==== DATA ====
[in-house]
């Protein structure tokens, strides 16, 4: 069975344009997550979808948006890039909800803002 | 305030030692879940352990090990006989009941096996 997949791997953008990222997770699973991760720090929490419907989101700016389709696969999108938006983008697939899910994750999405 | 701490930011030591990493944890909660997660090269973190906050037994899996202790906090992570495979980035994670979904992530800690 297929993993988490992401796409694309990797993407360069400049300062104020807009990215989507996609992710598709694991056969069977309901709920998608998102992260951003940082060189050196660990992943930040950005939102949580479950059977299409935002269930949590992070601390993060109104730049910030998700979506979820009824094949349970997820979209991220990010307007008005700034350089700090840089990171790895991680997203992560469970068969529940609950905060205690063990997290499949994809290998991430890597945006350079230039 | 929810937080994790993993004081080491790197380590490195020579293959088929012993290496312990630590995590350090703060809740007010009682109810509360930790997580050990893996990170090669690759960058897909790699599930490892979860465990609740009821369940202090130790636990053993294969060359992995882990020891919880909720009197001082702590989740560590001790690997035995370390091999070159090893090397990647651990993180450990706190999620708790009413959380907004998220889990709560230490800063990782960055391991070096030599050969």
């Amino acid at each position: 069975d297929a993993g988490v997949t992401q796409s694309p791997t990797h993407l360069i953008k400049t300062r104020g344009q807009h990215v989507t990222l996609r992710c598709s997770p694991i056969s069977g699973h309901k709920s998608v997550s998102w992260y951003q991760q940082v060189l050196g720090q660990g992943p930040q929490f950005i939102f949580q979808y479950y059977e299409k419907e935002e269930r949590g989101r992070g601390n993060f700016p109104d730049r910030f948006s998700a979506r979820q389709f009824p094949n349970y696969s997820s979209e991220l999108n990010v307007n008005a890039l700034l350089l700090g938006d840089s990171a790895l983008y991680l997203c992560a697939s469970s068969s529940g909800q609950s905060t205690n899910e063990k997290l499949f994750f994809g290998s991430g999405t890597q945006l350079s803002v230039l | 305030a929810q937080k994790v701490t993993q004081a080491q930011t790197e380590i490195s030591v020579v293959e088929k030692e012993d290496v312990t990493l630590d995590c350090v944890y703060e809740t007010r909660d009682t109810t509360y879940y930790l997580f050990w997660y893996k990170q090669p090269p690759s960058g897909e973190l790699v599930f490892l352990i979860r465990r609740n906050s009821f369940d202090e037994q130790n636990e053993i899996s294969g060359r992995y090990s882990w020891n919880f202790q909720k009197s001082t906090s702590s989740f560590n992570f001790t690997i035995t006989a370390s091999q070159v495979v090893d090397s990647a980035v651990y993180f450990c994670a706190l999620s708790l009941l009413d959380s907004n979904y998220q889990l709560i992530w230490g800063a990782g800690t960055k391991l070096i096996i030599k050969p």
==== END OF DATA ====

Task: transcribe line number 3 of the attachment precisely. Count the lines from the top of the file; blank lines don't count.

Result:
């Amino acid at each position: 069975d297929a993993g988490v997949t992401q796409s694309p791997t990797h993407l360069i953008k400049t300062r104020g344009q807009h990215v989507t990222l996609r992710c598709s997770p694991i056969s069977g699973h309901k709920s998608v997550s998102w992260y951003q991760q940082v060189l050196g720090q660990g992943p930040q929490f950005i939102f949580q979808y479950y059977e299409k419907e935002e269930r949590g989101r992070g601390n993060f700016p109104d730049r910030f948006s998700a979506r979820q389709f009824p094949n349970y696969s997820s979209e991220l999108n990010v307007n008005a890039l700034l350089l700090g938006d840089s990171a790895l983008y991680l997203c992560a697939s469970s068969s529940g909800q609950s905060t205690n899910e063990k997290l499949f994750f994809g290998s991430g999405t890597q945006l350079s803002v230039l | 305030a929810q937080k994790v701490t993993q004081a080491q930011t790197e380590i490195s030591v020579v293959e088929k030692e012993d290496v312990t990493l630590d995590c350090v944890y703060e809740t007010r909660d009682t109810t509360y879940y930790l997580f050990w997660y893996k990170q090669p090269p690759s960058g897909e973190l790699v599930f490892l352990i979860r465990r609740n906050s009821f369940d202090e037994q130790n636990e053993i899996s294969g060359r992995y090990s882990w020891n919880f202790q909720k009197s001082t906090s702590s989740f560590n992570f001790t690997i035995t006989a370390s091999q070159v495979v090893d090397s990647a980035v651990y993180f450990c994670a706190l999620s708790l009941l009413d959380s907004n979904y998220q889990l709560i992530w230490g800063a990782g800690t960055k391991l070096i096996i030599k050969p």